Office of the Vice-Chancellor



 

Welcome Speech for the Pacific Roots Symposium and the 18th Pacific History Association Biennial Conference at the University of the South Pacific,
1-5 December 2008

Professor Rajesh Chandra
Vice-Chancellor
The University of the South Pacific
Suva, FIJI

1.    GREETINGS

Your Excellency the Ambassador of France to Fiji, Mr. Michel Monnier; Conference convenors, Professors Serge Tcherzekoff and Ian Campbell; the co-convenors of the Pacific History Association Conference, Dr. Morgan Tuimaleali’ifano and Dr. Marama Tauira; Counsellor at the French Embassy and a strong friend of the University, Mr. Pascal Dayez-Burgeon; distinguished presenters and participants; Colleagues, staff and students of the University; ladies and gentlemen.

On behalf of the University and the organizers, I would like to extend a warm welcome to all of you to the University and to Fiji. We extend a special welcome to our Chief Guest, and to all those who have travelled from abroad to be with us for this symposium. I am sure that the University will provide a serene and enjoyable environment for your serious deliberations, and we are genuinely happy to have all of you here.

When you have the opening of the 18th Biennial Conference of the Pacific History Association on 8th December, I will be in Solomon Islands for discussions on our new campus there, so I also take this opportunity to welcome you all to that conference as that will follow immediately this symposium. I am very glad that our colleagues are co-hosting and co-convening this important conference, and I wish it great success.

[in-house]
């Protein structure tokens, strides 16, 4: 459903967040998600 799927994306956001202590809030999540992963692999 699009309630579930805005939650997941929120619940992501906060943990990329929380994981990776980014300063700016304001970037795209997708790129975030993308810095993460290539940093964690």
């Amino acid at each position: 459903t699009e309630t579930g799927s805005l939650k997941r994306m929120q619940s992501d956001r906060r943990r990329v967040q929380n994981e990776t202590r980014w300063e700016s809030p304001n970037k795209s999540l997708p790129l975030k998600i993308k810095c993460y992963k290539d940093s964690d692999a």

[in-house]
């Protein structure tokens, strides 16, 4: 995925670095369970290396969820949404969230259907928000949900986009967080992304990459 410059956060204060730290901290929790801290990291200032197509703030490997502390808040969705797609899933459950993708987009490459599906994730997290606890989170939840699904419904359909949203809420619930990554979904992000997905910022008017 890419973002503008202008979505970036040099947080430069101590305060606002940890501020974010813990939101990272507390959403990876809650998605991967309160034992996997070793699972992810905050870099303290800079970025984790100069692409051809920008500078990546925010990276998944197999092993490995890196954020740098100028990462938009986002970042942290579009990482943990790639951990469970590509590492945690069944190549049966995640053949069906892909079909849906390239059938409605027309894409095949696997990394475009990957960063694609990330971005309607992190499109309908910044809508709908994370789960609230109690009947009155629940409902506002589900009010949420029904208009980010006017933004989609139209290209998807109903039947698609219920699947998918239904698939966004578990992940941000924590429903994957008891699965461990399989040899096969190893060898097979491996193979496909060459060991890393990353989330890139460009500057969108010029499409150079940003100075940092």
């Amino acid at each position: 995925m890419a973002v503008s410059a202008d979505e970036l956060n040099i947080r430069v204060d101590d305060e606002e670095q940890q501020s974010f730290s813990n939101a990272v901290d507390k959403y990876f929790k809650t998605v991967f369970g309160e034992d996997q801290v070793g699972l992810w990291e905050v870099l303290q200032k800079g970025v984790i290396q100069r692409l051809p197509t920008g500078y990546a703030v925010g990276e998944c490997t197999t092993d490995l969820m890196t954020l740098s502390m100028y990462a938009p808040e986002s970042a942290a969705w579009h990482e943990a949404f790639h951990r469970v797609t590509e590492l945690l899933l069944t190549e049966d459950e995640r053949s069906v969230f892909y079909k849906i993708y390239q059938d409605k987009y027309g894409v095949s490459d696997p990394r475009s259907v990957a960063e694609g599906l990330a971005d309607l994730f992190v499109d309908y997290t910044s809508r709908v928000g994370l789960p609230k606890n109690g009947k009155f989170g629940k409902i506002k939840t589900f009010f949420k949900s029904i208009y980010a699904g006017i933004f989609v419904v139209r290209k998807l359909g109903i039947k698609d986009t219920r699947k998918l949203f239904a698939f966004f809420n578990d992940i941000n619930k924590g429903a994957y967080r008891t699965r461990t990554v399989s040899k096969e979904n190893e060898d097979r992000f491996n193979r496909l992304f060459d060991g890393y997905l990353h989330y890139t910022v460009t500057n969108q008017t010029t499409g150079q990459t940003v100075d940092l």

2.    THE UNIVERSITY OF THE SOUTH PACIFIC
This year, we celebrate our 40th anniversary. Over these forty years, the University has grown from a modest 154 students and only a few members of staff to a medium-sized university, with close to 20,000 students and over 1500 staff, a budget of about $140 million, and over 2,500 graduates being produced every year.

The University is now recognized regionally and internationally, and its graduates can do postgraduate studies in the best universities in the world. Many of our graduates occupy the most senior positions in Government—the Prime Minister of Solomon Islands for instance is a USP alumni—and in the private sector, academia, international organizations and in the community at large.

As high level human resources are so critically important to our Pacific Islands countries to ensure that they can deal effectively with globalization and the complexities of the world system, USP is the backbone of most of our member countries. It is their university and it is their think tank.

The University is presently engaged in an intensive process of reforms and re-shaping to ensure that it is agile in its response to the needs of member countries; produces competent and ethical graduates able to deal with change and assist with development; competes and collaborates in ways that enhance the overall development of higher education in the region; shifts is future orientation towards more research and graduate studies; and changes the perception that our communities have it to one in which we are seen as part and parcel of Pacific societies.